...we refer you to its clean sweep of the 32nd Razzies, where Sandler deservedly picked up both Worst Actor and Worst Actress awards, and the "twaddle-fest" was furthered honoured with Worst Picture, Worst Supporting Actor (Al Pacino), Worst Supporting Actress (David Spade as "Monica"), Worst Screen Ensemble (The Entire Cast of Jack and Jill), Worst Director (Dennis Dugan), Worst Remake, Rip-Off or Sequel (for its debt to Glen or Glenda), Worst Screen Couple (Adam Sandler and EITHER Katie Holmes, Al Pacino OR Adam Sandler) and Worst Screenplay (Steve Koren and Adam Sandler)
I have to say, I'm kinda intrigued. It's a bit like looking a bit too hard at a road accident - you know you shouldn't, but you just can't help yourself.
As opposed to Google who are openly slurping as much information about you as possible to sell on to advertisers.
I suggest Microsoft add similar warnings to Windows for when Chrome starts
I agree that the design goals of C didn't include security. Back then I'm sure people were too busy being excited about every little thing they invented. I totally get that.
But that brings me back to my original comment. Technology has moved on. Times have changed. We've grown up and matured as an industry and as individuals - well most of us have. Anyone can write software today, not just people who spend their days in labs wearing white coats and smoking pipes. And because of this, our tools and technologies need to mature as well. No longer should we be making it so easy for programmers to make what are, essentially, simple mistakes. Sure, the languages of today can allow access to hardware and allow programmers to overrun buffers, but these things should not be considered the norm. There should be better alternatives in place for 99.99% of the tasks developers need to perform.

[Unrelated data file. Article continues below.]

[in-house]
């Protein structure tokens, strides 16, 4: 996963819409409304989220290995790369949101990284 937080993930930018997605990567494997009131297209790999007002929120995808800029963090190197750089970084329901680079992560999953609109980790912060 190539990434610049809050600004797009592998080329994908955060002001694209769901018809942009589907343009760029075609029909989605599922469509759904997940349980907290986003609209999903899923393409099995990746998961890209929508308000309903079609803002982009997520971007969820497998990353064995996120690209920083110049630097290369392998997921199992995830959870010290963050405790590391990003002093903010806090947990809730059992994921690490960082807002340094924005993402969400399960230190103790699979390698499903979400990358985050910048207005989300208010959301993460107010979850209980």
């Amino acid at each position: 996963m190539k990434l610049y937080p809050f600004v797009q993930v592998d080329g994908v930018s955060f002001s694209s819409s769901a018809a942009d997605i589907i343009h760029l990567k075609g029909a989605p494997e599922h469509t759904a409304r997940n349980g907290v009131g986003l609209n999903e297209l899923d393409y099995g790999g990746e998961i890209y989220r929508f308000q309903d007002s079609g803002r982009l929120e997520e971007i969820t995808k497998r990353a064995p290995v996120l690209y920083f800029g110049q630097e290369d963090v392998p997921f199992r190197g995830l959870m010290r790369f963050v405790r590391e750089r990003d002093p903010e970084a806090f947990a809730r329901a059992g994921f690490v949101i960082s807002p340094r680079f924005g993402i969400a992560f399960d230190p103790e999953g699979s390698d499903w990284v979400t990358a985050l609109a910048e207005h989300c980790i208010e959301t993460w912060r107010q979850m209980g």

A lot of C/C++ compilers these days can issue warnings if you use unsafe/legacy functions. Turn those warnings into errors and let's move forward together as an industry.
Shoddy programmers who don't check length parameters are the fault here.
You can blame the programmers all you want, but at the end of the day, your language/library of choice either allows programmers to make such mistakes, or it doesn't.
The design goals of any language (or coding standard for that matter) should include "make it as hard as possible for people to fuck up", because at some point in time if someone can fuck up they will, and the easier it is for someone to fuck up, the more often it will happen.
You could be the best programmer on the planet, and you'll still make mistakes - probably on a regular basis. The more mistakes that can be caught before you even attempt to run your code the better.
Still using C today (or the C-Runtime Library in C++) has always baffled me to be honest. It's obviously not designed to be secure (yes, there are more secure variants of most functions these days) so I don't understand why people act so surprised when exploits like this are discovered.